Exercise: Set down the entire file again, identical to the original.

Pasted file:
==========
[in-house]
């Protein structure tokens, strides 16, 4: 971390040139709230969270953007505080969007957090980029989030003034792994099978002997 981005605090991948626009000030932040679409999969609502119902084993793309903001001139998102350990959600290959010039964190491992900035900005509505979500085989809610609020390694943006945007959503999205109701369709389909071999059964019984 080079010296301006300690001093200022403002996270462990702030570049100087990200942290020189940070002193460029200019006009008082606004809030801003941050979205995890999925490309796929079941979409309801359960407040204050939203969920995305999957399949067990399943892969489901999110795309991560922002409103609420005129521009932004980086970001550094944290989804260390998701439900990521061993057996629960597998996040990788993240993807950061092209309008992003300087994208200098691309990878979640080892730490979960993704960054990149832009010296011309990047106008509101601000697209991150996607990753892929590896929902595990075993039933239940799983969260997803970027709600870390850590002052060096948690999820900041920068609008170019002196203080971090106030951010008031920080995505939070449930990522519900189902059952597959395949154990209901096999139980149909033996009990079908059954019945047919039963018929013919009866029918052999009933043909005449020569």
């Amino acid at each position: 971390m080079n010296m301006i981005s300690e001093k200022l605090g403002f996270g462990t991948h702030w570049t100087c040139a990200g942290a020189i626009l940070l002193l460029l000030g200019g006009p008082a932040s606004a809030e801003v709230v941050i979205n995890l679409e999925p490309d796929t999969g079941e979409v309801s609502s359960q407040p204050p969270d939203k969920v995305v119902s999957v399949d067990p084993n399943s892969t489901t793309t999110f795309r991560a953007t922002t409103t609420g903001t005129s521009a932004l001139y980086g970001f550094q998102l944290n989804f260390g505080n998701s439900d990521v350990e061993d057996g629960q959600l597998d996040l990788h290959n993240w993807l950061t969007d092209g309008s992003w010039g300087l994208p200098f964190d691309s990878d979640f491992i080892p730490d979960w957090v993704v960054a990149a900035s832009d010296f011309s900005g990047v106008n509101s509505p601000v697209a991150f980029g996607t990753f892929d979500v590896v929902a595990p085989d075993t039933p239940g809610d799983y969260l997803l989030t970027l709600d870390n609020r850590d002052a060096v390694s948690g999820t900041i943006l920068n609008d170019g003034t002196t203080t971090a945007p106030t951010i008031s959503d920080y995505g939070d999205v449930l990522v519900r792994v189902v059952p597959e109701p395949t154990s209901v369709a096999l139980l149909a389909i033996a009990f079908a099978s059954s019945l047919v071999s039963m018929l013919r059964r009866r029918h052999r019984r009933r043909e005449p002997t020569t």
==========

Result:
[in-house]
């Protein structure tokens, strides 16, 4: 971390040139709230969270953007505080969007957090980029989030003034792994099978002997 981005605090991948626009000030932040679409999969609502119902084993793309903001001139998102350990959600290959010039964190491992900035900005509505979500085989809610609020390694943006945007959503999205109701369709389909071999059964019984 080079010296301006300690001093200022403002996270462990702030570049100087990200942290020189940070002193460029200019006009008082606004809030801003941050979205995890999925490309796929079941979409309801359960407040204050939203969920995305999957399949067990399943892969489901999110795309991560922002409103609420005129521009932004980086970001550094944290989804260390998701439900990521061993057996629960597998996040990788993240993807950061092209309008992003300087994208200098691309990878979640080892730490979960993704960054990149832009010296011309990047106008509101601000697209991150996607990753892929590896929902595990075993039933239940799983969260997803970027709600870390850590002052060096948690999820900041920068609008170019002196203080971090106030951010008031920080995505939070449930990522519900189902059952597959395949154990209901096999139980149909033996009990079908059954019945047919039963018929013919009866029918052999009933043909005449020569």
């Amino acid at each position: 971390m080079n010296m301006i981005s300690e001093k200022l605090g403002f996270g462990t991948h702030w570049t100087c040139a990200g942290a020189i626009l940070l002193l460029l000030g200019g006009p008082a932040s606004a809030e801003v709230v941050i979205n995890l679409e999925p490309d796929t999969g079941e979409v309801s609502s359960q407040p204050p969270d939203k969920v995305v119902s999957v399949d067990p084993n399943s892969t489901t793309t999110f795309r991560a953007t922002t409103t609420g903001t005129s521009a932004l001139y980086g970001f550094q998102l944290n989804f260390g505080n998701s439900d990521v350990e061993d057996g629960q959600l597998d996040l990788h290959n993240w993807l950061t969007d092209g309008s992003w010039g300087l994208p200098f964190d691309s990878d979640f491992i080892p730490d979960w957090v993704v960054a990149a900035s832009d010296f011309s900005g990047v106008n509101s509505p601000v697209a991150f980029g996607t990753f892929d979500v590896v929902a595990p085989d075993t039933p239940g809610d799983y969260l997803l989030t970027l709600d870390n609020r850590d002052a060096v390694s948690g999820t900041i943006l920068n609008d170019g003034t002196t203080t971090a945007p106030t951010i008031s959503d920080y995505g939070d999205v449930l990522v519900r792994v189902v059952p597959e109701p395949t154990s209901v369709a096999l139980l149909a389909i033996a009990f079908a099978s059954s019945l047919v071999s039963m018929l013919r059964r009866r029918h052999r019984r009933r043909e005449p002997t020569t």